European QE, US Interest Rates & OPEC

Recent events suggest increased tension in emerging markets dependent on oil export revenues and US Dollar denominated debt, says Rowan Dartington Signature’s Guy Stephens

We were reminded yet again last week that the markets are entirely focussed on external factors rather than the fundamentals.

The big story on Thursday was the size of the European QE extension from Mario Draghi whilst Friday saw US employment payroll data which is key for the US interest rate rise, and finally there was the OPEC meeting in Vienna, discussing oil price quotas.

The markets had clearly talked themselves into heightened expectations that Mario’s bazooka was loaded and there was going to be a big bang.

In the end, he delivered a six month timetable extension to March 2017 on the same monthly QE purchases and reduced the deposit rate on ECB bank balances by 10 basis points to -0.3%.

This amounted to mere tinkering at the edges and was interpreted by the markets as a big disappointment. There was a big swing in the euro/dollar currency rate with the euro strengthening whilst equity markets sold off as there was no immediate extra stimulus per se.

On Friday, in the US, the payrolls data came in ahead of consensus forecast which made the odds of a US interest rate rise an almost certainty. The decision on this will be delivered on 16th December and is largely priced into markets. The focus will then shift to when the next rise will occur and there are polarised views on this.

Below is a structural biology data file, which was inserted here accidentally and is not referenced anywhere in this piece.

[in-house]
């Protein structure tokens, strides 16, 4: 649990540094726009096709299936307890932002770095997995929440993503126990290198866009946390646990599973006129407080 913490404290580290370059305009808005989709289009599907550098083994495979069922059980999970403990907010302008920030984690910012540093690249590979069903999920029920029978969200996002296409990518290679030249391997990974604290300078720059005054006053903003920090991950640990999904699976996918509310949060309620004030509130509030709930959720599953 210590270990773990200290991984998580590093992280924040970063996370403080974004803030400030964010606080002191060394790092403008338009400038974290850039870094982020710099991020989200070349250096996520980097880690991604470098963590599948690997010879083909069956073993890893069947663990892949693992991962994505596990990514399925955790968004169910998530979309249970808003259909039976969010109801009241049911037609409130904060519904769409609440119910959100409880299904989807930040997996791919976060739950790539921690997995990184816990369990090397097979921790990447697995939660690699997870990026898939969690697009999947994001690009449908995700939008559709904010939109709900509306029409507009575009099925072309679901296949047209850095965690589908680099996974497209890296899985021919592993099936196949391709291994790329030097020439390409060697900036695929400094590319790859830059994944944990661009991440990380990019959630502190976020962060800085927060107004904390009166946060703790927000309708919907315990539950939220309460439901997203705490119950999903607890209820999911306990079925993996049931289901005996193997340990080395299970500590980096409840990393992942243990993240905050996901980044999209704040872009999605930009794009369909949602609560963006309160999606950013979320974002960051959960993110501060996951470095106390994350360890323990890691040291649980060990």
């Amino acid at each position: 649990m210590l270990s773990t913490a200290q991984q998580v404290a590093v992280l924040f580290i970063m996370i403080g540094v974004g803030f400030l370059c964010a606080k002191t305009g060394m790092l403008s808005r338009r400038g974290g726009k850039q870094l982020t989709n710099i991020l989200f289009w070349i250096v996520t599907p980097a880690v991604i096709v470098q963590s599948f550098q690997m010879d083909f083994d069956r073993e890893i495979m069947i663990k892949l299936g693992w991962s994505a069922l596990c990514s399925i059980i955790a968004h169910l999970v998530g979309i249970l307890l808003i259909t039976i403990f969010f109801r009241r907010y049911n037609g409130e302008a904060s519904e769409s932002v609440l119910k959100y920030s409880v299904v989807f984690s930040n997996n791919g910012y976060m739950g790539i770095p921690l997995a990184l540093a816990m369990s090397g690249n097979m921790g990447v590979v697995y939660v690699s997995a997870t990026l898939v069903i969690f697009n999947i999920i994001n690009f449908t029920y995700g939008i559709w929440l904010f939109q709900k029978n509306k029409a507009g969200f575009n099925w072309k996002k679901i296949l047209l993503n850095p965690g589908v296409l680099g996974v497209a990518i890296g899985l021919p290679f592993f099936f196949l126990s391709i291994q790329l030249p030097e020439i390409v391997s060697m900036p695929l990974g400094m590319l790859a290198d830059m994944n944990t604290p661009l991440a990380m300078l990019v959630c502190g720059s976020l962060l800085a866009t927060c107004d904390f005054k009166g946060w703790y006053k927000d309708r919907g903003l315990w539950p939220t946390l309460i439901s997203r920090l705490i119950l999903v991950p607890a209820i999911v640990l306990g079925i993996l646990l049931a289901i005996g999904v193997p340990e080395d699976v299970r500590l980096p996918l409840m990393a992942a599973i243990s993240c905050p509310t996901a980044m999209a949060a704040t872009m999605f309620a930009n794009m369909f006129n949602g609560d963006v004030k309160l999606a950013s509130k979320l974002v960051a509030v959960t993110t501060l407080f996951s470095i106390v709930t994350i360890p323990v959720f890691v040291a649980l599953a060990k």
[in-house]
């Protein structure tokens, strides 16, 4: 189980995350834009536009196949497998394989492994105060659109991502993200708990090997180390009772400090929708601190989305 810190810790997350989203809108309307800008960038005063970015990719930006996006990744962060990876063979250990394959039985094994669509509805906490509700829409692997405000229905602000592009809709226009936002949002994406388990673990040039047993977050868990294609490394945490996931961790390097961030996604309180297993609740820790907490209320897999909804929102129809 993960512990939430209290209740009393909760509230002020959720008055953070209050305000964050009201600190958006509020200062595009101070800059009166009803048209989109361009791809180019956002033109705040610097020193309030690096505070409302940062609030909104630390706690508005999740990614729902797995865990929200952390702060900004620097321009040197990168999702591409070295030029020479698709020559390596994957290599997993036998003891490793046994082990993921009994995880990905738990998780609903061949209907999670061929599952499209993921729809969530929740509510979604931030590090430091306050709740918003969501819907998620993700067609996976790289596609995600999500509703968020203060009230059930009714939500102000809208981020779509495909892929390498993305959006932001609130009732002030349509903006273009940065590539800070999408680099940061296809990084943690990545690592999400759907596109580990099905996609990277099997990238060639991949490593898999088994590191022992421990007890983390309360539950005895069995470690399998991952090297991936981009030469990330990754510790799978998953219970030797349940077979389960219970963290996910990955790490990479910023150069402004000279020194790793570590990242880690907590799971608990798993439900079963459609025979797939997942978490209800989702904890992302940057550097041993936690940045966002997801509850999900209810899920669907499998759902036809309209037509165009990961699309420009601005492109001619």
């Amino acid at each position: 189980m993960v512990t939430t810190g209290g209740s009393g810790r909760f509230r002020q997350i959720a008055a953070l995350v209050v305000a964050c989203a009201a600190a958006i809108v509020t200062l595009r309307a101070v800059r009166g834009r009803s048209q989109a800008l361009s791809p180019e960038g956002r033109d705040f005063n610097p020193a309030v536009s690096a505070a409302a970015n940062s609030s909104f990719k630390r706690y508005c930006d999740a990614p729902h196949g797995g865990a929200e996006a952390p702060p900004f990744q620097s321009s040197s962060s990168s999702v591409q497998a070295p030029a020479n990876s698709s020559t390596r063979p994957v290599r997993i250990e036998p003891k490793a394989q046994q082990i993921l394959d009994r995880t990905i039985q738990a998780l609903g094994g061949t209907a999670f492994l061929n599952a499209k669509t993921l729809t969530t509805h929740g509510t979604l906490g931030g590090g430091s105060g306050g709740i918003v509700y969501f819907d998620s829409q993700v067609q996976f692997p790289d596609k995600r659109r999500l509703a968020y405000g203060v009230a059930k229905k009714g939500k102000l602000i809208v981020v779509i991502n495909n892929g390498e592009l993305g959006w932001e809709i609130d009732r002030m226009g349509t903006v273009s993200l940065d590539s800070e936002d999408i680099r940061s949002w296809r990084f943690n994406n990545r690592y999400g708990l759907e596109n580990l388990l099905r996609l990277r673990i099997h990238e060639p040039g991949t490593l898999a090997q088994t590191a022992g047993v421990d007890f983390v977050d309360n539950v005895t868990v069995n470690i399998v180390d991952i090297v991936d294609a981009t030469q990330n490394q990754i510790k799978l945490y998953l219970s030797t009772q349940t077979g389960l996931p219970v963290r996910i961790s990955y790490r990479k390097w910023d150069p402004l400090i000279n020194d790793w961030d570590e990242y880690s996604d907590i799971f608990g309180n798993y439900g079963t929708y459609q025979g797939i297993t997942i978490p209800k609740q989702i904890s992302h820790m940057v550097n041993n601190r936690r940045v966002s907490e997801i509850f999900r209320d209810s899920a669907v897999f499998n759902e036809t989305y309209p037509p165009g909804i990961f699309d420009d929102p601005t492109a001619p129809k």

The much analysed dialogue from Janet Yellen has shifted in emphasis, with a key addition being a desire to normalise rates and control the build-up of excessive personal debt.

This was debated at our last Asset Allocation meeting and comments were made that the monitoring of inflation and linking this to interest rates didn’t stop the last three bubbles involving technology, commercial property and credit.

Indeed, there are signs in the UK that personal debt is actually above the levels seen in 2007 due to low interest rates and a proliferation of deals, most notably car financing, and inflation does not capture this.

It was generally viewed as positive that the influence on rate decisions may broaden away from an inflation target and more to economic stability including levels of household debt.

Some say that Mark Carney, Janet Yellen, and now Mario Draghi, are all guilty of giving mixed messages to the markets but then the markets are guilty of hanging onto every word and taking that as decisive going forward whilst the macro-economic data is changing all the time.

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